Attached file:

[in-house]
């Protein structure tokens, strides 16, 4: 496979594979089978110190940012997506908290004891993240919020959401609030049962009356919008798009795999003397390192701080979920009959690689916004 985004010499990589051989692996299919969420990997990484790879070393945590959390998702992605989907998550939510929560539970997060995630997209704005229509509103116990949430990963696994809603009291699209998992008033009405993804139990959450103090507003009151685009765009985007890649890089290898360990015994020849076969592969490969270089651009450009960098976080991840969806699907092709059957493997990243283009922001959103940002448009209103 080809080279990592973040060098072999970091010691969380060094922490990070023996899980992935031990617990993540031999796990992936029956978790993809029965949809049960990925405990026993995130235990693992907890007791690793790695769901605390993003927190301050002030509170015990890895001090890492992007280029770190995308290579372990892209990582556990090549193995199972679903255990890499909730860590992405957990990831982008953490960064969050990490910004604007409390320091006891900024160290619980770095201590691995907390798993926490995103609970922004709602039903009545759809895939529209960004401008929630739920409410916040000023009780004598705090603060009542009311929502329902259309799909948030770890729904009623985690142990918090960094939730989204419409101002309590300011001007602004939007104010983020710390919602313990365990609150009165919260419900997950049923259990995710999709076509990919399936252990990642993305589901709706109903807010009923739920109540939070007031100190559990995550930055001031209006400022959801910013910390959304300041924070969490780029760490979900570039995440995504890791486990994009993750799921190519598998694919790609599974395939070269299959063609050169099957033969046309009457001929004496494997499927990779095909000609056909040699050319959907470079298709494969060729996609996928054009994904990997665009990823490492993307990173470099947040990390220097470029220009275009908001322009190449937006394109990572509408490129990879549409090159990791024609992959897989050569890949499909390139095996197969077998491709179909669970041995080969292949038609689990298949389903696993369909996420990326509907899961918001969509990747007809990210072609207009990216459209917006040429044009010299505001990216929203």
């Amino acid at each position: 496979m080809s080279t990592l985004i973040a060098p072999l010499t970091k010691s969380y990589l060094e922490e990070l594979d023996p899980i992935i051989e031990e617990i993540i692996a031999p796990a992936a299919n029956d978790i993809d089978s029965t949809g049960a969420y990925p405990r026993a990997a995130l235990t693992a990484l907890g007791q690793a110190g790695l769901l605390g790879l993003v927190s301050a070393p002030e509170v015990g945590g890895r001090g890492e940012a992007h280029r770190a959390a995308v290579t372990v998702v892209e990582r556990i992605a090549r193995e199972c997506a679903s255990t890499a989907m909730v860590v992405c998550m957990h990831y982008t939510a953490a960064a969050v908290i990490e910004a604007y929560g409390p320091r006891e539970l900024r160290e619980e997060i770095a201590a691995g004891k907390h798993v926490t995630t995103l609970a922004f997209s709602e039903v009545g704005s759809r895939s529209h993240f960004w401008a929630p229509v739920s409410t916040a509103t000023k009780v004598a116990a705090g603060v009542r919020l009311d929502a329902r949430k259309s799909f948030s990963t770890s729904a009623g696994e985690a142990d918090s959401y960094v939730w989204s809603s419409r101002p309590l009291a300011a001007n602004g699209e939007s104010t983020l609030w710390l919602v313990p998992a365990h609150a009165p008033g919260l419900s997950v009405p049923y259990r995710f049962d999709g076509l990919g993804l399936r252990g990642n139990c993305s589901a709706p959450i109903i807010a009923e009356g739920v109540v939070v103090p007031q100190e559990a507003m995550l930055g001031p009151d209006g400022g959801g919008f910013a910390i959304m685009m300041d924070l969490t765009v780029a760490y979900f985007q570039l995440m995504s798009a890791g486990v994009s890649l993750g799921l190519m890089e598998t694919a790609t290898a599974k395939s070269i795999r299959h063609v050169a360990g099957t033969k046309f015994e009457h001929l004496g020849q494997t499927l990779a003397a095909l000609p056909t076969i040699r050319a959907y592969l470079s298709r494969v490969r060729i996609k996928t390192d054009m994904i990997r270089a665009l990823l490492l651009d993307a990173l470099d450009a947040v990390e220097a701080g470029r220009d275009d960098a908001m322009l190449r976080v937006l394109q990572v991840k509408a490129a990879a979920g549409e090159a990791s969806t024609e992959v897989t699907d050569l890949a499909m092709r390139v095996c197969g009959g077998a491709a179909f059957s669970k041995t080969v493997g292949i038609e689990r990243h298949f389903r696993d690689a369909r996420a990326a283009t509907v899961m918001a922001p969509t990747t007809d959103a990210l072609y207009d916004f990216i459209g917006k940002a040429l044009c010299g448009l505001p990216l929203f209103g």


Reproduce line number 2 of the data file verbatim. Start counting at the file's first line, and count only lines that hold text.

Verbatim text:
């Protein structure tokens, strides 16, 4: 496979594979089978110190940012997506908290004891993240919020959401609030049962009356919008798009795999003397390192701080979920009959690689916004 985004010499990589051989692996299919969420990997990484790879070393945590959390998702992605989907998550939510929560539970997060995630997209704005229509509103116990949430990963696994809603009291699209998992008033009405993804139990959450103090507003009151685009765009985007890649890089290898360990015994020849076969592969490969270089651009450009960098976080991840969806699907092709059957493997990243283009922001959103940002448009209103 080809080279990592973040060098072999970091010691969380060094922490990070023996899980992935031990617990993540031999796990992936029956978790993809029965949809049960990925405990026993995130235990693992907890007791690793790695769901605390993003927190301050002030509170015990890895001090890492992007280029770190995308290579372990892209990582556990090549193995199972679903255990890499909730860590992405957990990831982008953490960064969050990490910004604007409390320091006891900024160290619980770095201590691995907390798993926490995103609970922004709602039903009545759809895939529209960004401008929630739920409410916040000023009780004598705090603060009542009311929502329902259309799909948030770890729904009623985690142990918090960094939730989204419409101002309590300011001007602004939007104010983020710390919602313990365990609150009165919260419900997950049923259990995710999709076509990919399936252990990642993305589901709706109903807010009923739920109540939070007031100190559990995550930055001031209006400022959801910013910390959304300041924070969490780029760490979900570039995440995504890791486990994009993750799921190519598998694919790609599974395939070269299959063609050169099957033969046309009457001929004496494997499927990779095909000609056909040699050319959907470079298709494969060729996609996928054009994904990997665009990823490492993307990173470099947040990390220097470029220009275009908001322009190449937006394109990572509408490129990879549409090159990791024609992959897989050569890949499909390139095996197969077998491709179909669970041995080969292949038609689990298949389903696993369909996420990326509907899961918001969509990747007809990210072609207009990216459209917006040429044009010299505001990216929203």